If that same individual waits to get benefits until age 70, the monthly benefit increases to $1,253. The larger amount is due to the delayed retirement credits earned for the decision to postpone receiving benefits past FRA. In this example, that higher amount at age 70 is about 77% more than the benefit they would receive each month if benefits started at age 62, or a difference of $545 each month.

    A Social Security Administration calculator can give you more-personalized information. Of course, the best time for someone to start taking Social Security benefits depends on a variety of factors, not just the dollar amount of the benefit. Things such as current income and employment status, other available retirement funds, and life expectancy must also be factored into the decision.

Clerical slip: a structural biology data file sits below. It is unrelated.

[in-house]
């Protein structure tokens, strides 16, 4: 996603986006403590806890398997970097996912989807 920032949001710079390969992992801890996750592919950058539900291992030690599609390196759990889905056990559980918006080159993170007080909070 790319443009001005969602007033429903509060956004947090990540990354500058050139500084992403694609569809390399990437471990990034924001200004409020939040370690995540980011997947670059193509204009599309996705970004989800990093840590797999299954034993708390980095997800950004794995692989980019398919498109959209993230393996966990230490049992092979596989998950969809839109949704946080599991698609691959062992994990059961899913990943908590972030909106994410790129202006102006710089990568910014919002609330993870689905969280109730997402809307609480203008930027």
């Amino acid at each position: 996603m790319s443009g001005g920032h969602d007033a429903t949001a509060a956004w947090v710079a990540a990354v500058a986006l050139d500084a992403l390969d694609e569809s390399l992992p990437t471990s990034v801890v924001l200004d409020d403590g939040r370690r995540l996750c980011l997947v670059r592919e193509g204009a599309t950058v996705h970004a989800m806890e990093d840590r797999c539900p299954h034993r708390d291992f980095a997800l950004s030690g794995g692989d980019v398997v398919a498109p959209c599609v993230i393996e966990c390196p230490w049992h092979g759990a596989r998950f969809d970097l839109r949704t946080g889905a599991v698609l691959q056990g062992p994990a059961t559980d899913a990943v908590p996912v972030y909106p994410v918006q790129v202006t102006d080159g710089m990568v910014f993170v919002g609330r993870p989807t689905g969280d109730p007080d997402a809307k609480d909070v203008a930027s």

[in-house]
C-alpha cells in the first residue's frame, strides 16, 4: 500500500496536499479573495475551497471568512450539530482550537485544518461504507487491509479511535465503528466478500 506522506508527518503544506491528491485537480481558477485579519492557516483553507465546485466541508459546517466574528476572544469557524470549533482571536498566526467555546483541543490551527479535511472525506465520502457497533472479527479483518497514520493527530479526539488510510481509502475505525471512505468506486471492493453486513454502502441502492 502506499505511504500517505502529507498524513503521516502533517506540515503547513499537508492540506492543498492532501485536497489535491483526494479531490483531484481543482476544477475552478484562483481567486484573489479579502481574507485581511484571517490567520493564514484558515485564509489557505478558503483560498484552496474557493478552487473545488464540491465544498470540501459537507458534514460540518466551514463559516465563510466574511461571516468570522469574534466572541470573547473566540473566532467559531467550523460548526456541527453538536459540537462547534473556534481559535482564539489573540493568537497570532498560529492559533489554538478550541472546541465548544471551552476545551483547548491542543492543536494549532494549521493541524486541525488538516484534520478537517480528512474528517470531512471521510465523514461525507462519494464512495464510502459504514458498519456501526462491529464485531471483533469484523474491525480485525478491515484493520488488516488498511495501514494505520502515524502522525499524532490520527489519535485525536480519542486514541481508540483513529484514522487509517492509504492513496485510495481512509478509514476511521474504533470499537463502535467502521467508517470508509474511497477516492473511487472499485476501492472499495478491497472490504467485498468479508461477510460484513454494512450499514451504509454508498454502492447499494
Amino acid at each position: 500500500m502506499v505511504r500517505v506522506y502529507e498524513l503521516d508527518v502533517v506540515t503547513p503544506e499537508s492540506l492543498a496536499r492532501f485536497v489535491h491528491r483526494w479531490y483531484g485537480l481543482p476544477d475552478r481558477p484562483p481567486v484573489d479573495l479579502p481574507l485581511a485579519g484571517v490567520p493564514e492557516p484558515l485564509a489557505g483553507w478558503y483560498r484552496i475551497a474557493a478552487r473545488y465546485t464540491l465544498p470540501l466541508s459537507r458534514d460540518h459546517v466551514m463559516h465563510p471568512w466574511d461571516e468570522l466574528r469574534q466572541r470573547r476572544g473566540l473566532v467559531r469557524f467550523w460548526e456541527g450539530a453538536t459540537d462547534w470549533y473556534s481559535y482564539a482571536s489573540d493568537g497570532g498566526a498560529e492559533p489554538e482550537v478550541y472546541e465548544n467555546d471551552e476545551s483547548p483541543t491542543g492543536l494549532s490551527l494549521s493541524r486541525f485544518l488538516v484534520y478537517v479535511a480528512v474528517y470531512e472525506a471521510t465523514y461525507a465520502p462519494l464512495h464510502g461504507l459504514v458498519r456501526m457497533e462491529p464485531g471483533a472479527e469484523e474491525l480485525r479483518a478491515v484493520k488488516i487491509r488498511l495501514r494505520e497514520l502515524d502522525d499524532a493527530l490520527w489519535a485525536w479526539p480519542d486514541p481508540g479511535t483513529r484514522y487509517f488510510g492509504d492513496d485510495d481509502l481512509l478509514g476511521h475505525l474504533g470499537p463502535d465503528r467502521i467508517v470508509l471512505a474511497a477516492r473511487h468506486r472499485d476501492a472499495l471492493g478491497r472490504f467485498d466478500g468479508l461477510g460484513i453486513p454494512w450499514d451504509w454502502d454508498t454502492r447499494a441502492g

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    How Does Full Retirement Age Affect Your Social Security Benefits

    If you claim your benefits at full retirement age, you will receive your standard Social Security benefit amount. If you claim prior to FRA, you will be subject to early-filing penalties that reduce your benefit by the following amounts:

    • 5/9 of 1% for each of the first 36 months before FRA
    • 5/12 of 1% for each subsequent month before FRA

    This amounts to a 6.7% annual reduction for each of the first three years and an additional 5% reduction for each following year before FRA. If you claim benefits at 62 with an FRA of 67, you will face a full 30% reduction in benefits.

    By contrast, if you claim benefits after FRA, you receive delayed retirement credits valued at 2/3 of 1% per month. This results in an 8% annual increase to your monthly benefit. Delayed retirement credits can be earned until age 70, after which time there is no financial benefit to delaying your claim. Delayed retirement credits cannot be earned if you are claiming either spousal or survivor benefits.